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Wednesday, January 04, 2006

Doom: The Boardgame

As indicated by the earlier Apokalyptica posts, The Girl and I sat down with some serious time playing Fantasy Flight's Doom: The Boardgame. We made up to and almost halfway up to the last scenario that comes with the game in just about three days. This is a feat not, repeated, not recommended for childrend under the age of six. They are likely to just plain go insane from lack of sleep.

Playing a boardgame translation of a video game franchise is somewhat bizarre. It takes the Doom III rendition of designs and "story", which isn't the worse thing since that update did at least provide some interesting high poly concepts of the original sprites from the game. The production value is quite high. You can tell even from holding the box, which has a rough sheen to the outside and is heavy, pardon the pun, as hell. The plastic models are excellent recreations from the game, especially the impressively massive cyberdemon.

Setup can be a bit daunting. For one thing, plan on lots of table space. Each player is going to need some room to hold on to tokens, reference sheets and cards. The board itself is laid out in sections which jigsaw together. Twice we had to dismantle earlier portions of a map to accomodate the board on The Girl's very large dining table. Most of the pieces can be punched out and ready to go in quick order, although the stands for the doors have a little to be desired as they are so tight we used a butterknife to pry them in an effort to not rip the cardboard.

Once you have your pieces, it's time to comb through the rules. All players should take a couple of passes at the main rule set and then keep the manual handy. This is essentially strategy lite, but it's not without nuances. Even up to the end we found ourselves debating the ins and outs of various rulings.

The game plays out with one Invader player taking on the other Marine players. Marines have a variety of movement options which range from simply standing and unloading into enemies or sprinting across the room. The Invader gets a handful of cards which contains various events to throw at the players and also controls the monsters in the game. Two marines can take out nearly any single baddie without much trouble, but the Invader is encouraged to throw as much force as possible and pull out dirty tricks whenever possible. The game is essentially a war of attrition. Invaders are constantly wearing down the marines with attacks. During the first scenario, it took two of us about an hour to get through the first couple hallways.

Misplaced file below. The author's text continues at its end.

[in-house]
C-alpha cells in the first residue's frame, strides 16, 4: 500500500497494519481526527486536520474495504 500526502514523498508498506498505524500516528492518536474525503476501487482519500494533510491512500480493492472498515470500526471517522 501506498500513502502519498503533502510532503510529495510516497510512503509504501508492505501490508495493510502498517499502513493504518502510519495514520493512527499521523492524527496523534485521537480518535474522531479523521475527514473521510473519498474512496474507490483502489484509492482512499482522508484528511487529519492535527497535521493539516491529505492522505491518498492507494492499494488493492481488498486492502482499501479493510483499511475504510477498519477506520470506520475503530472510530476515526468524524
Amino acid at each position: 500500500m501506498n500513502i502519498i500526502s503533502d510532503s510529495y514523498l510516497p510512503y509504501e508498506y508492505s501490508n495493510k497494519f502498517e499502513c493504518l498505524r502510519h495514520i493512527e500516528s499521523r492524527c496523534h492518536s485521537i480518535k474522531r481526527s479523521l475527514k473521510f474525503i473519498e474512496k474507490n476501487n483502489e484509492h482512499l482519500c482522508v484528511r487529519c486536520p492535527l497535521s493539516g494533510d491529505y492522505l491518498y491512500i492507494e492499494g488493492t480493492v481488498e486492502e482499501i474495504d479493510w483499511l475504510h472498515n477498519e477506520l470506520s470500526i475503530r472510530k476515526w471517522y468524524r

Which is another point. Experienced players might be able to make it through a scenario in a couple of hours. For the everyone else, schedule plenty of time and pack a lunch.

Course the big question is ... is it fun?

The simple answer is ... hell yes. Sorry, I'll try to stop using the word hell. I think my favorite moment was when I was low on health, low on ammo and surrounded by an imp, archvile and a zombie. Not an ideal situation. But I had a decent amount of armor, so I simply dropped a grenade on my spot ... took a hit ... but blew the hell (sorry) out of everything around me. Doom's rules are fairly easy to follow but allow for a decent range of strategy. The combat is fairly relentless but never feels redundant. A marine can choose to cautiously move through a room and take slow aimed shots ... or rush headlong with a chainsaw. One strategy isn't always better than the other, it just depends on the situation.

The biggest problem with the game is that an inexperienced Invader can easily wipe out a team of inexperienced Marines. The Girl was playing The Invader and by book rules would have won about twelve times over. Ammo is a constant concern for marines, an issue so prevalent that even the designer of the game admits that giving ammo pickups with weapon pickups is a worthy "mod" (one thing about the videogame conversion is all the parlance that carries over ... fans will call house rules "mods" and errata updates "patches). Some of the Invader event cards are particularly cruel, especially when used all at once (cards can be played at anytime depending on their conditions). Take a Dud card, which removes one ammo token, Trap In someone (jams the door behind them), and then pop a Darkness card so they can't see as far ... and you likely have one dead marine.

A couple times one night I was just running around because I had no ammo and could find no ammo and didn't have much luck against the Hell Knight using my fist.

However, while this can produced some early frustration it's also still plenty of fun. As the marines master the rules a little better, they get a feel for how to survive and not constantly burn their ammo supply. An expansion pack is due out with new monsters, deathmatch rules, and new scenarios ... and we're kinda eyeing it. If you have a group of 3 or 4 people which might be into some tabletop fragging, you probably don't need to look much further than this game.

Some tips:

- Invaders should read the whole scenario they are about to play a couple of times, to get down any odd intracies like teleporters or key cards.

- Marines can use the Ready move, place an Aim order and immeadiately discard it for an unmoved aimed attack ... or as I started calling it "Ready, Aim, Fire". Aimed attacks allow for rerolls and are extremely handy for keeping that last ammo token around longer.

- Fists and chainsaws are far more useful than they might seem.

- Both the event cards and marine cards (which add character abilities) are best used in conjunction, so keep an eye out for where they complement each other.

- Sometimes it's better to soften up a dark room with some kind of incendiary device.

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